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Giuliani tries to clarify comments on Trump’s reimbursement of payment to porn star

  • Author: Reuters
  • Updated: May 4
  • Published May 4

President Donald Trump's new lawyer Rudy Giuliani sought Friday to clean up a series of comments made during a whirlwind media tour meant to bolster the president's standing regarding a payment to a porn star but that instead created new problems for his client.

In a statement issued hours after Trump told reporters Giuliani was still getting up to speed on the facts, the former New York mayor said that a $130,000 payment made to adult film actress Stormy Daniels by longtime Trump lawyer Michael Cohen would have happened regardless of whether Trump was on the presidential ballot the following month.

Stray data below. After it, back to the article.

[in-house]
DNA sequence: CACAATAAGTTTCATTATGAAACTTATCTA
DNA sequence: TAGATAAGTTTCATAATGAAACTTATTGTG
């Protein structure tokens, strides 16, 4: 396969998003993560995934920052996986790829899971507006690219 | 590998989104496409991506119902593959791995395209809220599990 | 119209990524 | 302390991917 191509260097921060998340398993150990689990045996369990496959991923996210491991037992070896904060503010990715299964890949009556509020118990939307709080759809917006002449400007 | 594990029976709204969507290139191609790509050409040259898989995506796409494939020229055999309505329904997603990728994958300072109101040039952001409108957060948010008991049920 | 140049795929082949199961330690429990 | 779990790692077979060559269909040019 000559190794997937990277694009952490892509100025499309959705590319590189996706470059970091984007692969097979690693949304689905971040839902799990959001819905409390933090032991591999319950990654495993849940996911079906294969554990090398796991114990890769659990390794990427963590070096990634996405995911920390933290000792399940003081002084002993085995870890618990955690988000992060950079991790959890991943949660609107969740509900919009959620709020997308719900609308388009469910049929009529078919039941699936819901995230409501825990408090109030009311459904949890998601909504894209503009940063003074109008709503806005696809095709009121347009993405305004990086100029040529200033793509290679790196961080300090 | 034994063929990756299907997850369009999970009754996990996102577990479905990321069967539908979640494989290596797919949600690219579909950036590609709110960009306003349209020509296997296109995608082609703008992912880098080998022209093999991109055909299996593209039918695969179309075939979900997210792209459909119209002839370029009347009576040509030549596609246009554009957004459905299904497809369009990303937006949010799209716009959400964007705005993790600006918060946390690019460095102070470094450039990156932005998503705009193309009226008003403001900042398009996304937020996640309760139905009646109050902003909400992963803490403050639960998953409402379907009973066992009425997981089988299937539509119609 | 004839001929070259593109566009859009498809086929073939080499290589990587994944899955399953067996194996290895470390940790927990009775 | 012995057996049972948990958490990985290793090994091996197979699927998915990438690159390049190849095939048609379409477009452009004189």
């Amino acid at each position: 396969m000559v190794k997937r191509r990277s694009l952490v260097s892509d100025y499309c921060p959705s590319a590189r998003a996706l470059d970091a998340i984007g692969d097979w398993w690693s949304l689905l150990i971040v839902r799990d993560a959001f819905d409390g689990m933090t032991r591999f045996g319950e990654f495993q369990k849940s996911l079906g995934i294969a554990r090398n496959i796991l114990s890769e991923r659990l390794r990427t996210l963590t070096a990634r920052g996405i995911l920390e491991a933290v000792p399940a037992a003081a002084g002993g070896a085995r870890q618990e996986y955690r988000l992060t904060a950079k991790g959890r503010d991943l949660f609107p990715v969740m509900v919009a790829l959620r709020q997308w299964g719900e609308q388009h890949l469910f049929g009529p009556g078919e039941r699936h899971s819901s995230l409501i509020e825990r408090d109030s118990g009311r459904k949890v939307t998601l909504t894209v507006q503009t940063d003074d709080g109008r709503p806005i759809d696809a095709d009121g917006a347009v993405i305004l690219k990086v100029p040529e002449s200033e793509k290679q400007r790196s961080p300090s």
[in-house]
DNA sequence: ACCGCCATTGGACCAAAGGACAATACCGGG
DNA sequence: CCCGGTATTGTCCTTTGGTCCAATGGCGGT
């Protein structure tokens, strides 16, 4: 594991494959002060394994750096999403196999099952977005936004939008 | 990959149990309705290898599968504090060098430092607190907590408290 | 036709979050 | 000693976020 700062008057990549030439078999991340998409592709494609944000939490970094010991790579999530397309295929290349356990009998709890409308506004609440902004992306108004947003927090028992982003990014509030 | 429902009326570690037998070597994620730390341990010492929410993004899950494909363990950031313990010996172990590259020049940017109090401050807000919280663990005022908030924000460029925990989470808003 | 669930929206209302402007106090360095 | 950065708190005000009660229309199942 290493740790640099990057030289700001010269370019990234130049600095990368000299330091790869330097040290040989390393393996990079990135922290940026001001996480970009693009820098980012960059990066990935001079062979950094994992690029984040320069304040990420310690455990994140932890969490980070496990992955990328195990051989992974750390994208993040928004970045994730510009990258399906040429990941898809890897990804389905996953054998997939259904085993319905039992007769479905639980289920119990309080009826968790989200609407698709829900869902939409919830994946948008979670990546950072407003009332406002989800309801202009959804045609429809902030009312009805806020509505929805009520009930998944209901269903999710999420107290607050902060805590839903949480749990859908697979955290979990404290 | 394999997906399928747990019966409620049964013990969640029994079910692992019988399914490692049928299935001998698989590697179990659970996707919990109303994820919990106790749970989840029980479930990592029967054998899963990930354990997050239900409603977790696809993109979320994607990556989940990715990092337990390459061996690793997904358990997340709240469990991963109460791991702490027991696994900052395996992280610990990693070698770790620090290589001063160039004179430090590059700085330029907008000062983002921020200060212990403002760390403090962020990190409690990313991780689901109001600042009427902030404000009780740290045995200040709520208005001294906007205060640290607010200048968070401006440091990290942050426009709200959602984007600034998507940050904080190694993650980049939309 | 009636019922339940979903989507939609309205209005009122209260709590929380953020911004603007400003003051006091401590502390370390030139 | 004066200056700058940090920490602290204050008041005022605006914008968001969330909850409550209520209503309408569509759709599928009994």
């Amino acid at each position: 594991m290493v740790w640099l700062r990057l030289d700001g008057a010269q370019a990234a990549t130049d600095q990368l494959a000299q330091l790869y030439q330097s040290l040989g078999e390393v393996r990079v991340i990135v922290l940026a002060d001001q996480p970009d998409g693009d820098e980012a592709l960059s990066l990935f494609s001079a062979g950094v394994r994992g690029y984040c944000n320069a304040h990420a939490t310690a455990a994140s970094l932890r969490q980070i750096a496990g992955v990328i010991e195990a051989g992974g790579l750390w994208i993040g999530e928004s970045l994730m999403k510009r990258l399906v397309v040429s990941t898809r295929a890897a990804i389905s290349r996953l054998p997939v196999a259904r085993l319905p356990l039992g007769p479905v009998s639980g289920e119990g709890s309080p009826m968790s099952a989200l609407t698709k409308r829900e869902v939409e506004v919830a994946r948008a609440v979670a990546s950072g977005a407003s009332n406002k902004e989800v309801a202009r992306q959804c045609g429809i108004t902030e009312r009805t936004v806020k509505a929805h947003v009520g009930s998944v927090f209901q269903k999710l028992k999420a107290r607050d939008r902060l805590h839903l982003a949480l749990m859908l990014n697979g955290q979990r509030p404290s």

"The payment was made to resolve a personal and false allegation in order to protect the President's family," Giuliani said in the statement. "It would have been done in any event, whether he was a candidate or not."

On Wednesday, Giuliani revealed that the president had reimbursed Cohen for the settlement Cohen paid in October 2016 to keep Daniels from disclosing details of a sexual encounter she alleged she had with Trump a decade earlier.

Giuliani has said that the details of the reimbursement showed that Trump paid back Cohen because it was a personal, not a campaign expense. But campaign finance law experts said Giuliani's remarks did not rule out violations of campaign finance laws, and some of his statements may have actually provided new evidence for investigators.

Appearing Thursday on the Fox News Channel, for instance, Giuliani asked viewers to imagine if Daniels had aired her allegations "on Oct. 15, 2016, in the middle of the last debate with Hillary Clinton."

"Cohen didn't even ask," Giuliani told viewers. "Cohen made it go away. He did his job."